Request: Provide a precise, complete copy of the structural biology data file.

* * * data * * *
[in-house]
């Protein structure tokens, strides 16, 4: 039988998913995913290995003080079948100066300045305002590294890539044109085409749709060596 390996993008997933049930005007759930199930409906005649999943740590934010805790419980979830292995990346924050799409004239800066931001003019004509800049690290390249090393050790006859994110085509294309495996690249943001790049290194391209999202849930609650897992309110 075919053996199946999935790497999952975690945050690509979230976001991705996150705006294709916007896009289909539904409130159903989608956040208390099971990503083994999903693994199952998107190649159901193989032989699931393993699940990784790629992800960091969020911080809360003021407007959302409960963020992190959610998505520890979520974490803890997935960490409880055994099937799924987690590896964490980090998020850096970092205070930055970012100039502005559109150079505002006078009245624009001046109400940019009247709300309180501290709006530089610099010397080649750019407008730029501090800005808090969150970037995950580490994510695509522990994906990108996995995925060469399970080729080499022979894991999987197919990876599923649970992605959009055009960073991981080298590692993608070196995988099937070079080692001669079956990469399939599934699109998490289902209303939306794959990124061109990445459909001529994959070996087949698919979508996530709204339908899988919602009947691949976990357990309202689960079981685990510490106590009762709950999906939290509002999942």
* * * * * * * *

[in-house]
């Protein structure tokens, strides 16, 4: 039988998913995913290995003080079948100066300045305002590294890539044109085409749709060596 390996993008997933049930005007759930199930409906005649999943740590934010805790419980979830292995990346924050799409004239800066931001003019004509800049690290390249090393050790006859994110085509294309495996690249943001790049290194391209999202849930609650897992309110 075919053996199946999935790497999952975690945050690509979230976001991705996150705006294709916007896009289909539904409130159903989608956040208390099971990503083994999903693994199952998107190649159901193989032989699931393993699940990784790629992800960091969020911080809360003021407007959302409960963020992190959610998505520890979520974490803890997935960490409880055994099937799924987690590896964490980090998020850096970092205070930055970012100039502005559109150079505002006078009245624009001046109400940019009247709300309180501290709006530089610099010397080649750019407008730029501090800005808090969150970037995950580490994510695509522990994906990108996995995925060469399970080729080499022979894991999987197919990876599923649970992605959009055009960073991981080298590692993608070196995988099937070079080692001669079956990469399939599934699109998490289902209303939306794959990124061109990445459909001529994959070996087949698919979508996530709204339908899988919602009947691949976990357990309202689960079981685990510490106590009762709950999906939290509002999942």